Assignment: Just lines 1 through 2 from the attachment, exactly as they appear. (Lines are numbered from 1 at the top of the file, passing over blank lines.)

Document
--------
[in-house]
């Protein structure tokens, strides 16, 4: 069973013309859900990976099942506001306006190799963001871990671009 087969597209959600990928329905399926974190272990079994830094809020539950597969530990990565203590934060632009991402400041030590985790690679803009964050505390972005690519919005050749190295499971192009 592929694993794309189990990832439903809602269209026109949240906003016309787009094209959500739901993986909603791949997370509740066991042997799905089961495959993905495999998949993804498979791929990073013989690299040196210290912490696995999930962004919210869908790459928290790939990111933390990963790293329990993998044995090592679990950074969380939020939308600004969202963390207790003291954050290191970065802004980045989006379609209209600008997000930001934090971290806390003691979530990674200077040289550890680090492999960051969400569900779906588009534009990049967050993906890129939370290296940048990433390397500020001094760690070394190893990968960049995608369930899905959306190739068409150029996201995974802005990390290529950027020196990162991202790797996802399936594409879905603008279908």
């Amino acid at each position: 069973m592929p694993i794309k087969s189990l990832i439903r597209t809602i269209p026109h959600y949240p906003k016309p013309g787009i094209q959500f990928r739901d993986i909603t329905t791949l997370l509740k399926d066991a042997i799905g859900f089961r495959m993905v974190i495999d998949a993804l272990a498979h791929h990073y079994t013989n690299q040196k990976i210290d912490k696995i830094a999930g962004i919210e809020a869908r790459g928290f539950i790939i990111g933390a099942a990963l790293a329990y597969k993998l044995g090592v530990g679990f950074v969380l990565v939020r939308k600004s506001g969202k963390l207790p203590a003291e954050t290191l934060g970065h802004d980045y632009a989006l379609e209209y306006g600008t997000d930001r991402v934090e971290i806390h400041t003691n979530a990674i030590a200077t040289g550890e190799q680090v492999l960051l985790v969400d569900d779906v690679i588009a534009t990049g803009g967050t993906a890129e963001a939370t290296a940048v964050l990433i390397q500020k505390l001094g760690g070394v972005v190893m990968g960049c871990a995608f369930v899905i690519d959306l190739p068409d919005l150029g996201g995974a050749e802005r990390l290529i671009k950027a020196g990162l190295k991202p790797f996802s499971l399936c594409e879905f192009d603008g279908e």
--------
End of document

[in-house]
């Protein structure tokens, strides 16, 4: 069973013309859900990976099942506001306006190799963001871990671009 087969597209959600990928329905399926974190272990079994830094809020539950597969530990990565203590934060632009991402400041030590985790690679803009964050505390972005690519919005050749190295499971192009 592929694993794309189990990832439903809602269209026109949240906003016309787009094209959500739901993986909603791949997370509740066991042997799905089961495959993905495999998949993804498979791929990073013989690299040196210290912490696995999930962004919210869908790459928290790939990111933390990963790293329990993998044995090592679990950074969380939020939308600004969202963390207790003291954050290191970065802004980045989006379609209209600008997000930001934090971290806390003691979530990674200077040289550890680090492999960051969400569900779906588009534009990049967050993906890129939370290296940048990433390397500020001094760690070394190893990968960049995608369930899905959306190739068409150029996201995974802005990390290529950027020196990162991202790797996802399936594409879905603008279908």